Original Research

Analysing personal financial wellness amongst employees of a South African tertiary institution

Jacobus P. Fouché, Johanna Manyaapelo
The Journal for Transdisciplinary Research in Southern Africa | Vol 16, No 1 | a682 | DOI: https://doi.org/10.4102/td.v16i1.682 | © 2020 Jacobus P. Fouché, Johanna Manyaapelo | This work is licensed under CC Attribution 4.0
Submitted: 13 March 2019 | Published: 14 December 2020

About the author(s)

Jacobus P. Fouché, School of Accounting, Faculty of Economic and Management Sciences, North-West University, South Africa; and Workwell Research Unit, North-West University, South Africa
Johanna Manyaapelo, School of Accounting, Faculty of Economic and Management Sciences, North-West University, South Africa; and Workwell Research Unit, North-West University, South Africa


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Abstract

The financial health of employees is increasingly becoming important in many organisations. Personal financial wellness not only contributes to the overall well-being of employees but also affects their job productivity. Thus, employers need the necessary knowledge to evaluate and address employees’ personal financial wellness levels effectively. The main objective of this study was to analyse the level of personal financial wellness amongst employees at a South African tertiary institution and gain insight which employers can use in addressing the needs of their staff with regard to personal finances. The study followed a cross-sectional design. Primary data were collected using a self-administered questionnaire from 60 attendees of a personal finance workshop, using the validated Personal Finance Well-being Scale. Practically visible to practically significant correlations were found between the number of years employed, income tax percentage paid on income earned, age, number of years being a homeowner and personal financial well-being, respectively. There were also practically non-significant correlations between general health levels, highest qualification, the number of children living in a household, number of children or other financially responsible adults and personal financial well-being. Employees’ sources of advice also seemed to influence their financial well-being. Respondents indicated that they experienced high financial stress to overwhelming stress and were dissatisfied with their current financial situation. It is also the first study to determine the level of financial wellness amongst a group of employees in the higher education sector using the Personal Finance Well-being Scale and only the third study that was found to use this scale amongst employees. This should enable employers to better support their employees.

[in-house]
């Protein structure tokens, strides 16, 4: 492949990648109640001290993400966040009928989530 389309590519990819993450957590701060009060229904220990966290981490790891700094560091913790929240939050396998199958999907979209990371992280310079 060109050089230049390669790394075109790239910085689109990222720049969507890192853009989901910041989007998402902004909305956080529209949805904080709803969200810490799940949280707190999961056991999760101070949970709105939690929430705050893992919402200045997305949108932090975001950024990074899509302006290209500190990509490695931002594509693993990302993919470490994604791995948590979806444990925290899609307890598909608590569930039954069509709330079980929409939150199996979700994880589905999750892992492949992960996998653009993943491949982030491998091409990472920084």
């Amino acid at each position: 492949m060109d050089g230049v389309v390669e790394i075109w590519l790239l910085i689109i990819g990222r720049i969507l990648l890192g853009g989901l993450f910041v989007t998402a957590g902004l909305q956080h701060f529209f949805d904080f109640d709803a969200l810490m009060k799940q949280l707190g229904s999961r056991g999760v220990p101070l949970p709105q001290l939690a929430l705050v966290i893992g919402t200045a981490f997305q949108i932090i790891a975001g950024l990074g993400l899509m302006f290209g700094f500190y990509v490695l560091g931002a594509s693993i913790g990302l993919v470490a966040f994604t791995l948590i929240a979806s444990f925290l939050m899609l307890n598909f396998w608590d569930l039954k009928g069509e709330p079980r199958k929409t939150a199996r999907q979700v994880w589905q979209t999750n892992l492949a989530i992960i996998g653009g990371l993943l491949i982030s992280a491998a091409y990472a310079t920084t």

Keywords

personal finance well-being scale; personal financial well-being; tertiary education; university employees; employee financial wellness; personal finance.

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